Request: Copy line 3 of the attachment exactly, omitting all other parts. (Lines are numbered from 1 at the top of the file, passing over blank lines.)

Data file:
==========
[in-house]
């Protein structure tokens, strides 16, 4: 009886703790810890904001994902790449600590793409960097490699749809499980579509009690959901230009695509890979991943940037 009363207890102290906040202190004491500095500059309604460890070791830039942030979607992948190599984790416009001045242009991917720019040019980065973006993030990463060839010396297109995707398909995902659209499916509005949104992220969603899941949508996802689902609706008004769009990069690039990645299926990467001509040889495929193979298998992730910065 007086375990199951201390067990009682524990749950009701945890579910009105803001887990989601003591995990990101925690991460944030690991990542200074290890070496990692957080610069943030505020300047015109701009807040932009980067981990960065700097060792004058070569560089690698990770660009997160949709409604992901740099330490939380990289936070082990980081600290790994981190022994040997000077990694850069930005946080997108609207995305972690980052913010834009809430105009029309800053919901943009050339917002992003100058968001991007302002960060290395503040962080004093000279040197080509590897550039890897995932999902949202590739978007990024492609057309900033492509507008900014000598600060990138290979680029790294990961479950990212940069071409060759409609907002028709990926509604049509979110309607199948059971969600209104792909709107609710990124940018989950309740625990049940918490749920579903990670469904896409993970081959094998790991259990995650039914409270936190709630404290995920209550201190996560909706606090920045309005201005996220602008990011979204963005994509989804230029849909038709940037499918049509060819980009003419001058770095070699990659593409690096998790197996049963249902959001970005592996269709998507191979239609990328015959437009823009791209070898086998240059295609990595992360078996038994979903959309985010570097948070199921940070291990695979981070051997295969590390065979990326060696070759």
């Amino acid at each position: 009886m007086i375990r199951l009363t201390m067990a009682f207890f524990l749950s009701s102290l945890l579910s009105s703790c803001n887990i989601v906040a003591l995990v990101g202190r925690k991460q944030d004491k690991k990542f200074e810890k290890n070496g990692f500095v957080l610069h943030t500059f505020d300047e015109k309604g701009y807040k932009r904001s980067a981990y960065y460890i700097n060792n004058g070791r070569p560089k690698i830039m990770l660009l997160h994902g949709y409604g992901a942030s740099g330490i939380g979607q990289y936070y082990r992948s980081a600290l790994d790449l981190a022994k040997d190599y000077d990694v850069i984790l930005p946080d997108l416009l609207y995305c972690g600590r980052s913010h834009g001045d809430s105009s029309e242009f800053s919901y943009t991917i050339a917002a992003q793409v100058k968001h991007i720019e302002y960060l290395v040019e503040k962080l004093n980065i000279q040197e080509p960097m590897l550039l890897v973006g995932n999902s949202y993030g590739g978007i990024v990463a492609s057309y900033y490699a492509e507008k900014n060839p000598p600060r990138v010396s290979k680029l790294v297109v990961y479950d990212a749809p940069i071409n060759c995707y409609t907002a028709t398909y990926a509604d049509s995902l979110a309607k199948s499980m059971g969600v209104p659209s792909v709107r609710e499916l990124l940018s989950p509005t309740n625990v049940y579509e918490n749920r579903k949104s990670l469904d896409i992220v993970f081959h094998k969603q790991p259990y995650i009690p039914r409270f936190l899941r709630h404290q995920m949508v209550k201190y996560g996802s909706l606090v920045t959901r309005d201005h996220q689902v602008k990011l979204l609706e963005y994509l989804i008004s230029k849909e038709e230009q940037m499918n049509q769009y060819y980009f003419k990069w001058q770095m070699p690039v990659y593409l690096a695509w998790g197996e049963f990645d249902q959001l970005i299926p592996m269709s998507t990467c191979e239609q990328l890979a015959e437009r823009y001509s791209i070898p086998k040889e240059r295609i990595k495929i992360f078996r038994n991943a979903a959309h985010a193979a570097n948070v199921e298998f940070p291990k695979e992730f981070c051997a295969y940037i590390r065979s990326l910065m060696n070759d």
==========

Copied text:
């Amino acid at each position: 009886m007086i375990r199951l009363t201390m067990a009682f207890f524990l749950s009701s102290l945890l579910s009105s703790c803001n887990i989601v906040a003591l995990v990101g202190r925690k991460q944030d004491k690991k990542f200074e810890k290890n070496g990692f500095v957080l610069h943030t500059f505020d300047e015109k309604g701009y807040k932009r904001s980067a981990y960065y460890i700097n060792n004058g070791r070569p560089k690698i830039m990770l660009l997160h994902g949709y409604g992901a942030s740099g330490i939380g979607q990289y936070y082990r992948s980081a600290l790994d790449l981190a022994k040997d190599y000077d990694v850069i984790l930005p946080d997108l416009l609207y995305c972690g600590r980052s913010h834009g001045d809430s105009s029309e242009f800053s919901y943009t991917i050339a917002a992003q793409v100058k968001h991007i720019e302002y960060l290395v040019e503040k962080l004093n980065i000279q040197e080509p960097m590897l550039l890897v973006g995932n999902s949202y993030g590739g978007i990024v990463a492609s057309y900033y490699a492509e507008k900014n060839p000598p600060r990138v010396s290979k680029l790294v297109v990961y479950d990212a749809p940069i071409n060759c995707y409609t907002a028709t398909y990926a509604d049509s995902l979110a309607k199948s499980m059971g969600v209104p659209s792909v709107r609710e499916l990124l940018s989950p509005t309740n625990v049940y579509e918490n749920r579903k949104s990670l469904d896409i992220v993970f081959h094998k969603q790991p259990y995650i009690p039914r409270f936190l899941r709630h404290q995920m949508v209550k201190y996560g996802s909706l606090v920045t959901r309005d201005h996220q689902v602008k990011l979204l609706e963005y994509l989804i008004s230029k849909e038709e230009q940037m499918n049509q769009y060819y980009f003419k990069w001058q770095m070699p690039v990659y593409l690096a695509w998790g197996e049963f990645d249902q959001l970005i299926p592996m269709s998507t990467c191979e239609q990328l890979a015959e437009r823009y001509s791209i070898p086998k040889e240059r295609i990595k495929i992360f078996r038994n991943a979903a959309h985010a193979a570097n948070v199921e298998f940070p291990k695979e992730f981070c051997a295969y940037i590390r065979s990326l910065m060696n070759d």